By Stephanie Ng, CSUN Dietetic Intern
Have you tried Zoodles, or also known as zucchini noodles?
Zoodles are made from spiralizing raw zucchini into spaghetti-like strands. Lower in calories, zoodles can be a gluten-free alternative to your traditional spaghetti1. A fresh and lighter version to traditional spaghetti2, zucchini noodles can be different and fun to make. Compared to spaghetti, zucchini noodles contains more vitamin A, C, B, potassium, and fiber3 and it is lower in calories than traditional spaghetti4. Best of all, increasing your vegetable intake may help lower blood pressure and prevent diabetes5, 6.This is also a great choice to increase your vegetable intake, get the most nutrients and vitamins, and maintain a healthy weight. Not ready to try it yet? Try mixing whole-grain spaghetti with zucchini noodles.
The easiest way to make zucchini noodles is using a spiralizer, and this is a great tool to keep in your kitchen. You can find an inexpensive alternative, which includes a julienne vegetable peeler or box grater1. In addition, you can use the spiralizer for other fruits and vegetables, so this multi-purpose tool won’t need to sit in that dark corner of your kitchen cabinets.
Try zoodles by purchasing zucchini or yellow squash at CSUN Farmer’s Market on Tuesdays. Some fresh produce to spiralize include beets, bell peppers, jicama, sweet potatoes, carrots, cucumbers, butternut squash, apples, and even cabbage!7 Spiralizing vegetables will add some fun in the kitchen, because chopping and dicing can get boring sometimes. Try making chicken pad thai with butternut squash, or a quicker version of coleslaw. I encourage you to spiralize for a lower-calorie twist in classic dishes4, but with the added bonus of more nutrients and different texture.
Please check out this quick and easy recipe by registered dietitian, Nicole Osinga2. She puts a twist on the traditional bolognese pasta with zucchini noodles and lentils, which are inexpensive legumes that are high in dietary fiber, vitamins, and minerals2,5,6. The meal possibilities can be endless with spiralizing zucchini and other vegetables, while making the kitchen fun with the added bonus of extra nutrients and fiber to improve your health!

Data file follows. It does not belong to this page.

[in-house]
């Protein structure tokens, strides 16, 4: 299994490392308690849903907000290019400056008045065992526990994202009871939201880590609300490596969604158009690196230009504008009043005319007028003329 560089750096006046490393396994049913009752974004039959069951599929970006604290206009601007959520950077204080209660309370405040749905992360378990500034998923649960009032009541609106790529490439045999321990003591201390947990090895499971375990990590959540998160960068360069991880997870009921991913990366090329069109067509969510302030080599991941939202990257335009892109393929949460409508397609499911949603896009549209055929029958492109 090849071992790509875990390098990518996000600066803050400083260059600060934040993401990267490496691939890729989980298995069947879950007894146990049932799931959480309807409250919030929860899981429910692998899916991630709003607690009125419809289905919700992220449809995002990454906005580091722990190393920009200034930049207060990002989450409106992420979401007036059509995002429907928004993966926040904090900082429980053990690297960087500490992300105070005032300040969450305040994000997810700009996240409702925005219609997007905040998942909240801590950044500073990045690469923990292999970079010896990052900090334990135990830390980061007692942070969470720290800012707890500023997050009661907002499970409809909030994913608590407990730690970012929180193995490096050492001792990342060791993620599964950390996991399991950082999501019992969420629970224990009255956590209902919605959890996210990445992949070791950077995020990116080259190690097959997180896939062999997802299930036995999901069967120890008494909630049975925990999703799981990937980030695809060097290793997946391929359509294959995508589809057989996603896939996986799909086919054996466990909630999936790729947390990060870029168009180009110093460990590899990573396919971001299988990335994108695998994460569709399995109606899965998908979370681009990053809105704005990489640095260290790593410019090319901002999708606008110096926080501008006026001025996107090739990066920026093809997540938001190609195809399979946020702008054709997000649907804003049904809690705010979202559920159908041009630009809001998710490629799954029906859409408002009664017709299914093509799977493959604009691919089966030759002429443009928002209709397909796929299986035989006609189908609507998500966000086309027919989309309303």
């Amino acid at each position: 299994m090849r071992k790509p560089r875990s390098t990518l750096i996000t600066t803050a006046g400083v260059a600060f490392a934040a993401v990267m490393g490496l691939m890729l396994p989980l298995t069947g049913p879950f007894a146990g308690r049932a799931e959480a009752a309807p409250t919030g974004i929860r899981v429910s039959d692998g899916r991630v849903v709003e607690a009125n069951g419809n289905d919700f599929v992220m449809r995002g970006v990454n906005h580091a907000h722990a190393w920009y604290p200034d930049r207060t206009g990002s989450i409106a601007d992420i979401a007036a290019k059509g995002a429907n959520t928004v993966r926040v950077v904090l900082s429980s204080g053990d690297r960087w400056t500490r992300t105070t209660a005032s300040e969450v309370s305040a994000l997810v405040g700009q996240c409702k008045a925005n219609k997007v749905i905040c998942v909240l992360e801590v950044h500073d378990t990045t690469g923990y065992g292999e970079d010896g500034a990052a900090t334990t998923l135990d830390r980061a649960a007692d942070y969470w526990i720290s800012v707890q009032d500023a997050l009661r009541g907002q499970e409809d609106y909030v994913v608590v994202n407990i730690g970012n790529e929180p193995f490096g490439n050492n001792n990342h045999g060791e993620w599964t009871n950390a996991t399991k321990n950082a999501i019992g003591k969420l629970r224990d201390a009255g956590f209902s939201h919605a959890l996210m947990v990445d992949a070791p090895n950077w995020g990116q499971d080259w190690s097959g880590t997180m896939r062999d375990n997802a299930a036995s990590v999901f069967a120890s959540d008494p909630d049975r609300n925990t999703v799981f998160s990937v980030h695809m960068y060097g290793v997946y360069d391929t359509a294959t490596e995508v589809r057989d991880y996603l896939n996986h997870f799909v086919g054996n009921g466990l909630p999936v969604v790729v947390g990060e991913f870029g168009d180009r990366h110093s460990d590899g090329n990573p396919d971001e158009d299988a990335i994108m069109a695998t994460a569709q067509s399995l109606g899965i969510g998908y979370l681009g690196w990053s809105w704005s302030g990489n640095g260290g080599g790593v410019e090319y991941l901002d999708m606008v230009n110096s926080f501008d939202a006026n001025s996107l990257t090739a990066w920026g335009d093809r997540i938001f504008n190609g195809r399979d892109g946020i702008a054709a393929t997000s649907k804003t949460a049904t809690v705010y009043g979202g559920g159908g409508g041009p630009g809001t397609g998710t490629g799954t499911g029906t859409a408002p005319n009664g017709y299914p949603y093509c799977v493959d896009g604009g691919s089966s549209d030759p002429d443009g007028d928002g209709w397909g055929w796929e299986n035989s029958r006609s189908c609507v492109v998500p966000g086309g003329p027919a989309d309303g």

Lentil Bolognese Zucchini Pasta
Recipe by Registered Dietitian – Nicole Osinga.
- 1 Tbsp extra virgin olive oil
- 1/2 sweet onion, diced
- 4 cloves garlic, minced
- 1 carrot, diced
- 2 cups marinara sauce
- 1 tsp dried basil
- 1 tsp dried oregano
- 1/2 cup water
- 3/4 cup dried lentil
- 2 medium zucchinis, spiralized
- Heat a large rimmed skillet over medium heat. Once hot, add oil, onion and garlic. Sauté for 2-3 minutes, stirring frequently, until slightly softened and fragrant.
- Add carrots. Cook for 3-4 minutes more, then add marinara sauce and stir to coat.
- Add basil, oregano, water, and lentils. Increase heat slightly and bring mixture to a simmer, then reduce heat to low/medium-low and continue cooking until lentils are tender – stirring occasionally – about 17-20 minutes. Add a bit more water if mixture gets too thick.
- Add mixture over spiralized zucchini noodles.
 Shultz, D. Lentil Bolognese Zucchini Pasta. [online] Minimalist Baker. Available at: https://minimalistbaker.com/zucchini-pasta-with-lentil-bolognese/. 2017. Accessed 13 Apr. 2018.
 Osinga, N. Lentil Bolognese Zucchini Pasta [online] Osinga Nutrition. Avaliable at: https://nicoleosinga.com/2017/04/30/lentil-bolognese-zucchini-pasta/. 2017. Accessed 13 Apr. 2018.
 Dias, J. and Imai, S. Vegetables Consumption and its Benefits on Diabetes. Journal of Nutritional Therapeutics. 2017; 6(1), pp.1-10.DOI: 10.6000/1929-5634.2017.06.01.1
 Maffucci, A. Why spiralize? The Benefits of Spiralizing! [online] Inspiralized. Avaliable at: http://inspiralized.com/why-spiralize-the-benefits-of-spiralizing/. 2018. Accessed 13 Apr. 2018.
 Beretta, M., Bernaud, F., Nascimento, C., Steemburgo, T., and Rodrigues, T. Higher fibre intake is associated with lower blood pressure levels in patients with type 1 diabetes. Diabetology & Metabolic Syndrome. 2015; 7(Suppl 1):A6. doi:10.1186/1758-5996-7-S1-A6
 Poe, K. Plant-Based Diets and Phytonutrients: Potential Health Benefits and Disease Prevention. Archives of Medicine. 2017; 09(06). DOI: 10.21767/1989-5216.1000249
 Bryan, L. Spiralizer Beginner’s Guide: 10 Vegetables to Spiralize. [online] Downshiftology. Avaliable at: https://downshiftology.com/spiralizer-beginners-guide/. 2017. Accessed 13 Apr. 2018.